The World of Joe 90
Ian Coomber acts as our tour guide to some wild and far flung places as we piece together the world of Joe 90. Pack your passports and your WIN briefcase, you might find more than you bargained for…
Supermarionation series such as Stingray and Captain Scarlet may have featured a world where individual nations had set aside their differences and worked together, but it has to be said they did so with the benefit of their enemies coming from some rather uncharted territories. The world of Joe 90 meanwhile, which is largely earthbound and only ventured into the shallowest of oceans, naturally needed its enemies to come from more routine locations. Much like the World Aquanaut Security Patrol, organisations like the World Intelligence Network were still comprised of allied countries spread out across the globe, but that’s not to say international co-operation was unanimous.
Throughout the series the McClaines thwarted threats throughout the world, albeit one which was slightly different to our own. Despite most of their exotic locations eventually remaining unidentified with even border control guards only welcoming them to “our country”, WIN’s most special agent’s initial missions all took place in fictional lands. In this way Joe 90 was able to offer a fantastic vision of a world which was not only populated by diverse cultures with unique charms, but in keeping with its predecessors, had also overcome the Cold War. Although we could only guestimate the location of places referred to merely as “hostile territory”, here’s a guide to where Joe’s successful operations can be pinpointed at least on WIN’s map of the world, if not our own.
The Amaztecs – Child of the Sun God
Although not a specific country, the Amaztec tribe flourished hundreds of years ago prior to European contact. Essentially nothing more original than Amazonian Aztecs, the beliefs of their remaining descendants are hijacked by a criminal group posing as the God of darkness Huitzilopchtli, enabling them to procure a rare paralysing blow dart poison with which they hold four world leaders hostage.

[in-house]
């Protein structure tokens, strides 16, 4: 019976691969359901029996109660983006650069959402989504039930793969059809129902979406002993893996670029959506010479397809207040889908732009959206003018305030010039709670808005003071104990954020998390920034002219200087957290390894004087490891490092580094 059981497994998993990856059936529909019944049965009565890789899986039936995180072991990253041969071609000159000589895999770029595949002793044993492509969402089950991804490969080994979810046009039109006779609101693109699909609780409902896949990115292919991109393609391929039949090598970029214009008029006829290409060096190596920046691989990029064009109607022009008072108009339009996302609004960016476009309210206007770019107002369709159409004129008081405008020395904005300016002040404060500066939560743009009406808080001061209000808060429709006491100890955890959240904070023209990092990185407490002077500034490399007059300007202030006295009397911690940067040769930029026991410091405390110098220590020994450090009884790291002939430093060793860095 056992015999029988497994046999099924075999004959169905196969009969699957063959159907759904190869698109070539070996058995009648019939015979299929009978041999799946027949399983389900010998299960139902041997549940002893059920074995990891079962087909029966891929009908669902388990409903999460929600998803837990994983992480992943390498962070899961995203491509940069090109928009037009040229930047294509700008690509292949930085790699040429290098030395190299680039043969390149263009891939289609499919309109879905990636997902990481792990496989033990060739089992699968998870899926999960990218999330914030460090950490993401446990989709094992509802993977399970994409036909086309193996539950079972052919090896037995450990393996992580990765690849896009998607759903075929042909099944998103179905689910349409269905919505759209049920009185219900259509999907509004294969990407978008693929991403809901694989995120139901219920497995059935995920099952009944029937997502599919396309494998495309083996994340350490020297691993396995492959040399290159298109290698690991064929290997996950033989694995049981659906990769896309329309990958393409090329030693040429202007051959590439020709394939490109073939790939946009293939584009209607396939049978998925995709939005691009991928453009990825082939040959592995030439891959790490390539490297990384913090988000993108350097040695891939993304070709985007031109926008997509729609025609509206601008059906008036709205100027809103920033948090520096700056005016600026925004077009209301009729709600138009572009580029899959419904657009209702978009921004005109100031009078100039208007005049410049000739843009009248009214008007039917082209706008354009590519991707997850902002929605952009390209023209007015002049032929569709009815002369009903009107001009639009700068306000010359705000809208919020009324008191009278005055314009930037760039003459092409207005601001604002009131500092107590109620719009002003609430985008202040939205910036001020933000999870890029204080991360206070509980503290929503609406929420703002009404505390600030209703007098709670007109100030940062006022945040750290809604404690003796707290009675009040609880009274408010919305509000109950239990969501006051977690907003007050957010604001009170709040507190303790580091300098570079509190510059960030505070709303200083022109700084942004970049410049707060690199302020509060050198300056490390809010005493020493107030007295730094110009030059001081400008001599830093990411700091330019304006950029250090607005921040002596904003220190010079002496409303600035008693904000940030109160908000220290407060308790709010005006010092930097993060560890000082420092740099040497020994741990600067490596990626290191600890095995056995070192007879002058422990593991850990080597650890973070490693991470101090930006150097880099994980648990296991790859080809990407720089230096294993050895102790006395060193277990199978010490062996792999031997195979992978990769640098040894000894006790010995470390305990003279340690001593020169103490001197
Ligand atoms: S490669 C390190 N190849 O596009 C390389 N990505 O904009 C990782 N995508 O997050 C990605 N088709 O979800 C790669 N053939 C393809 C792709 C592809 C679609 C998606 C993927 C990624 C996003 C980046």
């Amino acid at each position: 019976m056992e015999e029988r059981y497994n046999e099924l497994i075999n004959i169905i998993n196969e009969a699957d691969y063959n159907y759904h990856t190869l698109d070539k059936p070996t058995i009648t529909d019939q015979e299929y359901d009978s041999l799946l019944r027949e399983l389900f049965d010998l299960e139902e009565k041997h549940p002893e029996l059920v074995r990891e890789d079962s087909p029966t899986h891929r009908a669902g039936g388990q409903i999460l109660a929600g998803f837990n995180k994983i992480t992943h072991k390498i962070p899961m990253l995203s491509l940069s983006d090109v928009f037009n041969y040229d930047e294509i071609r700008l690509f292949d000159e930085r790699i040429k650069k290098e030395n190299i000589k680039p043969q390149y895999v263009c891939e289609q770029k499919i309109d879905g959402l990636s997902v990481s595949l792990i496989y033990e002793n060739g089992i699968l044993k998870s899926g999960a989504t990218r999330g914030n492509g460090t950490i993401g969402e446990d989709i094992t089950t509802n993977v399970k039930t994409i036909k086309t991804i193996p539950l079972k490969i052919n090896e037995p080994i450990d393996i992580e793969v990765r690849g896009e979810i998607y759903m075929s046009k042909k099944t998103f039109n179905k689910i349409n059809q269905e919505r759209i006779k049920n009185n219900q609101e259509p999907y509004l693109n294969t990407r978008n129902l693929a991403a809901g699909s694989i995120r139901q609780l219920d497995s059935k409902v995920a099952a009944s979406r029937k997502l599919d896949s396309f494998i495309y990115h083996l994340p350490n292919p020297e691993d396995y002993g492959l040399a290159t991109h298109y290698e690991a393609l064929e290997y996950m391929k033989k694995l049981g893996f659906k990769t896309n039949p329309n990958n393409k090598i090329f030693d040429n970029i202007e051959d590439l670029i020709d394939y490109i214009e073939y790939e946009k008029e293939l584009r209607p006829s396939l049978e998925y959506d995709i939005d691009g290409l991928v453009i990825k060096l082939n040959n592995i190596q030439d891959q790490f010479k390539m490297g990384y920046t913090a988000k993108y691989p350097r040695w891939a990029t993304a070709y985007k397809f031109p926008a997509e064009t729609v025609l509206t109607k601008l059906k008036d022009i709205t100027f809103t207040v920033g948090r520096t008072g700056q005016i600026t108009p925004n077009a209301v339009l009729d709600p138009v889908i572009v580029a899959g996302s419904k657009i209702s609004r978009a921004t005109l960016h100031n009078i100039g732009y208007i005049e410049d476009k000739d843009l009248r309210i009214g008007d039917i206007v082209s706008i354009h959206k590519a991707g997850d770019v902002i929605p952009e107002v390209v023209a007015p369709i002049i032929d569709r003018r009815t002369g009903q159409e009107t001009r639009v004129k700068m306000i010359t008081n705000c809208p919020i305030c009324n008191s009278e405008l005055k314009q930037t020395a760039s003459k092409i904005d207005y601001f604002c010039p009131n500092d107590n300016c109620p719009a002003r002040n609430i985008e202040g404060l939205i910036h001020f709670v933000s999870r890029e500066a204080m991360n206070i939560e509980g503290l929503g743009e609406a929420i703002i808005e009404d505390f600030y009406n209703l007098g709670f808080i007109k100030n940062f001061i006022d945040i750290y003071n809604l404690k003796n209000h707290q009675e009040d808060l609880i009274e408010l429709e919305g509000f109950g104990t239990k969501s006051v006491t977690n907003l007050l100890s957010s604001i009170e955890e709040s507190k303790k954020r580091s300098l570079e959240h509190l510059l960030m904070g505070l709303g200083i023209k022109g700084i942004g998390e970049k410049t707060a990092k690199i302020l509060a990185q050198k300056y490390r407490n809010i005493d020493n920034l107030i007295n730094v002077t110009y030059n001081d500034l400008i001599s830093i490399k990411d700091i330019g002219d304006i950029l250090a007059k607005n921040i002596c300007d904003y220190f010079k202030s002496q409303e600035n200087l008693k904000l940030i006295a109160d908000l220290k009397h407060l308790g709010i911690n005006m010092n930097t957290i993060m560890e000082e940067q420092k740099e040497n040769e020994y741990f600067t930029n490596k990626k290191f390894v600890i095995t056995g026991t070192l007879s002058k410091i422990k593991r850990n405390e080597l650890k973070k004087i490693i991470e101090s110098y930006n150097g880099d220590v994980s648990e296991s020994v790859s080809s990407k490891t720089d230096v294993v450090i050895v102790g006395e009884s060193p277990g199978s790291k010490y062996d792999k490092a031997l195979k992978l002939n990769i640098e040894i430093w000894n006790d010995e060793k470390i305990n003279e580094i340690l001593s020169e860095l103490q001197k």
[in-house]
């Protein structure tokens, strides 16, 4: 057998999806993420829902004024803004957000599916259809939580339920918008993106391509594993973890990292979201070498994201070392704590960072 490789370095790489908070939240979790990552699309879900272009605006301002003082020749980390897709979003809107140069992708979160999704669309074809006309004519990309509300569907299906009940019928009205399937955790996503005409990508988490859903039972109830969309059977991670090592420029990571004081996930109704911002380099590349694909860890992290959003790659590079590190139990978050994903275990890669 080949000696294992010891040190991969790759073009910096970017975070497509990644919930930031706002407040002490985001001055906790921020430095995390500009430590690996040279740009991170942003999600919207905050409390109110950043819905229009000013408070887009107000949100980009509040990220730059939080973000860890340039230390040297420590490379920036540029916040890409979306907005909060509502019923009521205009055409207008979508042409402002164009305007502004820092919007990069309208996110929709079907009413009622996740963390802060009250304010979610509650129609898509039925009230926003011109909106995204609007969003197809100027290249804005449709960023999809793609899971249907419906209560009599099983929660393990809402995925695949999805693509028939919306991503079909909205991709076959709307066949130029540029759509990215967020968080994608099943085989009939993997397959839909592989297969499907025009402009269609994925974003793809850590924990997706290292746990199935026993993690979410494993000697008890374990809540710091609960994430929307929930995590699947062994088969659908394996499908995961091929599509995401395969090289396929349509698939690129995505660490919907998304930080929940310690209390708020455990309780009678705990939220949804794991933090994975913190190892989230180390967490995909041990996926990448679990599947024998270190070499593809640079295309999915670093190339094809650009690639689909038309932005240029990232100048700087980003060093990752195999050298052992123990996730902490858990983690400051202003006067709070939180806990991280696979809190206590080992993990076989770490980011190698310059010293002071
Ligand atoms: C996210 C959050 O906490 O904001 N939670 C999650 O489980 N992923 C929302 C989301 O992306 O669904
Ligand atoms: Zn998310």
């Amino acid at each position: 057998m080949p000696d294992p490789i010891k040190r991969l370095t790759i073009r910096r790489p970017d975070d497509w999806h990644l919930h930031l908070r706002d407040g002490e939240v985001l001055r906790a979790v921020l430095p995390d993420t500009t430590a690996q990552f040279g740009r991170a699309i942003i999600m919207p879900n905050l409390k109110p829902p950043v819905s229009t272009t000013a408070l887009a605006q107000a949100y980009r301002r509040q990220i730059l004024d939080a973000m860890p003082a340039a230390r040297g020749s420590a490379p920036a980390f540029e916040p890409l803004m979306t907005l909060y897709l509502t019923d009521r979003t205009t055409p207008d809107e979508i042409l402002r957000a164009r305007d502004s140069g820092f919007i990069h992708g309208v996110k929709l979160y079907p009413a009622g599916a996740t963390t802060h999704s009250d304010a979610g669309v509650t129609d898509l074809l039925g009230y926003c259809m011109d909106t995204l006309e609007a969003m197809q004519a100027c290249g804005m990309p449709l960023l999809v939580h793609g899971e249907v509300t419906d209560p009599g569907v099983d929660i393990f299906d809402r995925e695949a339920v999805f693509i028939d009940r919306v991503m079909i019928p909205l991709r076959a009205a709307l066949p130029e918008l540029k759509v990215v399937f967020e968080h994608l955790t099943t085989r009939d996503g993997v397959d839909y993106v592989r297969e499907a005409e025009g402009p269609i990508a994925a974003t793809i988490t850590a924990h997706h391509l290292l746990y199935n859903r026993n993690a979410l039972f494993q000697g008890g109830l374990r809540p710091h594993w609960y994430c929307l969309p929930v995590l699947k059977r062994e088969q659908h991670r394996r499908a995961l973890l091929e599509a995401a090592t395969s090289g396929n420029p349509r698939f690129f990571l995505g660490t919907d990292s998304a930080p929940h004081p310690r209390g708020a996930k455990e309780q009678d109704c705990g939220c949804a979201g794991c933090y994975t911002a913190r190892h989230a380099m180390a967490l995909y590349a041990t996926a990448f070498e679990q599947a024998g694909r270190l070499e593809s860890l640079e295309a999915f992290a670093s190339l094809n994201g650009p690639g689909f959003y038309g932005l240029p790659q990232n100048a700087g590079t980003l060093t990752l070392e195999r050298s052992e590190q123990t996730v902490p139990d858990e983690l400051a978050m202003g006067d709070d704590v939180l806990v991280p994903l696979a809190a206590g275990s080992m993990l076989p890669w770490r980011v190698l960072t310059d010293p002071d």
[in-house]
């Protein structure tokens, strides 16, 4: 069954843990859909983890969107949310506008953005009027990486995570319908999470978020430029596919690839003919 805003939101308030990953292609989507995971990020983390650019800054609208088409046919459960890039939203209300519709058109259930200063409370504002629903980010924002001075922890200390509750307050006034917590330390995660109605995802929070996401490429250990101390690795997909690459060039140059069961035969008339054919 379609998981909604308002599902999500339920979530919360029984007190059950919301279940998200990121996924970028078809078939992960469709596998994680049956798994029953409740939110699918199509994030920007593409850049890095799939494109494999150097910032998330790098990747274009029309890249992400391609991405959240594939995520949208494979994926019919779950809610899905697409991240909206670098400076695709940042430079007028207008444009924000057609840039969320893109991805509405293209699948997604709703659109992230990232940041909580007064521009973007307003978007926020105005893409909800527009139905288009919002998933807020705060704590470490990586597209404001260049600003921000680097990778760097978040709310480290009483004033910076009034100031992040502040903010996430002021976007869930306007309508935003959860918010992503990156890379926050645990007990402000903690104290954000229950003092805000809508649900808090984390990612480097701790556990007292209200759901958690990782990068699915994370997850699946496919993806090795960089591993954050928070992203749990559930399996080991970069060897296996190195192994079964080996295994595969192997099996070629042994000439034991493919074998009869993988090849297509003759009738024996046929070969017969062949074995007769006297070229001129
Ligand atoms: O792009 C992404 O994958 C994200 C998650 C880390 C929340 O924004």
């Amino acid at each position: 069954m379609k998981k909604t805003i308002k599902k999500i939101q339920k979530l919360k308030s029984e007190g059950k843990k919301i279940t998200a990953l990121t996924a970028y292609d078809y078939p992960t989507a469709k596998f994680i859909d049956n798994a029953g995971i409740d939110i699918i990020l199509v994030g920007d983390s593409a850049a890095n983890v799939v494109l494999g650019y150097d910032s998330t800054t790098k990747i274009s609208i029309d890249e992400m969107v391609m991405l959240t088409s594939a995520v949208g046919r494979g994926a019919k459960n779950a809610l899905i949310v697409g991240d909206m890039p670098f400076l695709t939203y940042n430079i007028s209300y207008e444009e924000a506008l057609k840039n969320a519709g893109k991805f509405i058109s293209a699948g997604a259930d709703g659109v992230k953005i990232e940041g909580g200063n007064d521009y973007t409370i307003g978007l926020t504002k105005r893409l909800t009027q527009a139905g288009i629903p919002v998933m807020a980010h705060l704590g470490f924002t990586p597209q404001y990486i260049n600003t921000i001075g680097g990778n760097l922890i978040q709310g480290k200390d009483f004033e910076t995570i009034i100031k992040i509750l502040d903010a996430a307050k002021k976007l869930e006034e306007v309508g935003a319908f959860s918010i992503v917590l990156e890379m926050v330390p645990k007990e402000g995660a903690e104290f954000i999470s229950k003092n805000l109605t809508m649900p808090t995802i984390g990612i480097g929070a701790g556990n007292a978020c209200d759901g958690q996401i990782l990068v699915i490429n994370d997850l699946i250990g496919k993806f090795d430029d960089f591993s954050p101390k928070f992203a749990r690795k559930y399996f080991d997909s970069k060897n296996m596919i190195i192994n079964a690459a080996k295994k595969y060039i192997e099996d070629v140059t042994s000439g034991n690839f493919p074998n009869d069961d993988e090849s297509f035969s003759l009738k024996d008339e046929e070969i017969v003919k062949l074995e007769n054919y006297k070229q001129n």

With the help of Dr. Aston’s knowledge of their customs however, including their belief that children are sacred, Joe is able to pose as the child of sun God Quetzalcoatl. By gaining the Amazetec’s trust himself he is able to oust the criminals and recover the antidote needed for the world presidents. In order to do so however, he has to overcome the trial of entombment, something which is exactly as it sounds.
Ardaji – King for a Day
After the assassination of its Sultan by Regent Shazar, WIN is needed to intervene in the power struggle of Ardaji, a Muslim country situated in the Middle East. With strict customs governing the coronation of Prince Kahib who has also been kidnapped, Joe 90 utilises the brain patterns of the royal tutor to take his place and fool the Regent. Although it has to be said that a British boy taking the place of an Arabian would raise a few eyebrows in these more enlightened times, the episode is also the best example of bringing a wider range of diversity to the series.
By passing all of Shazar’s tests, – refusing to eat after landing in Ardaji until returning to the royal residence, not meeting the Vizier until the coronation itself – Joe manages to convince even the most (wrongfully) trusted advisor that he is the true Prince. The ruse may not last long, but luckily it was just long enough for the real Kahib to be rescued and installed on the throne of the country he was born to rule.
Borova – Business Holiday
A country known for its sun, sea, and sand, Sam Loover recommends Borova when Professor McClaine decides it’s time for a much needed holiday. He also recommends its surfing, much to Joe’s delight, but fails to mention how the newly installed government is threatening world peace by taking over a former World Army base.
Situated just outside the town of Benelita, the Army were forced to leave but did so on the condition that the base would be destroyed. Not sticking to their side of the deal however, instead it becomes the new property of the Borovian Army, along with all the missiles still stationed there. Although the seaside resorts of Retva and the cheekily named Pullova remain unscathed by WIN’s mission, that didn’t stop miles of forest from being decimated by the armoured A14, not to mention the tanks sent to stop it, during Joe’s mission to destroy the base in spectacular Supermarionation fashion.
Eastern Alliance – Attack of the Tiger
Although obviously being an antagonistic super-power, it is never made clear exactly which countries make up the Eastern Alliance, and even the little evidence we are given is conflicting. Joe is sent to destroy a missile base before it launches a nuclear device into orbit (contravening their disarmament agreement in the process), and whose own radar screens seem to place it in the middle of Japan’s largest island, Honshu. The intelligence which preceded this meanwhile, was gathered by an agent who was shot when trying to cross a land border almost immediately after surveying the base.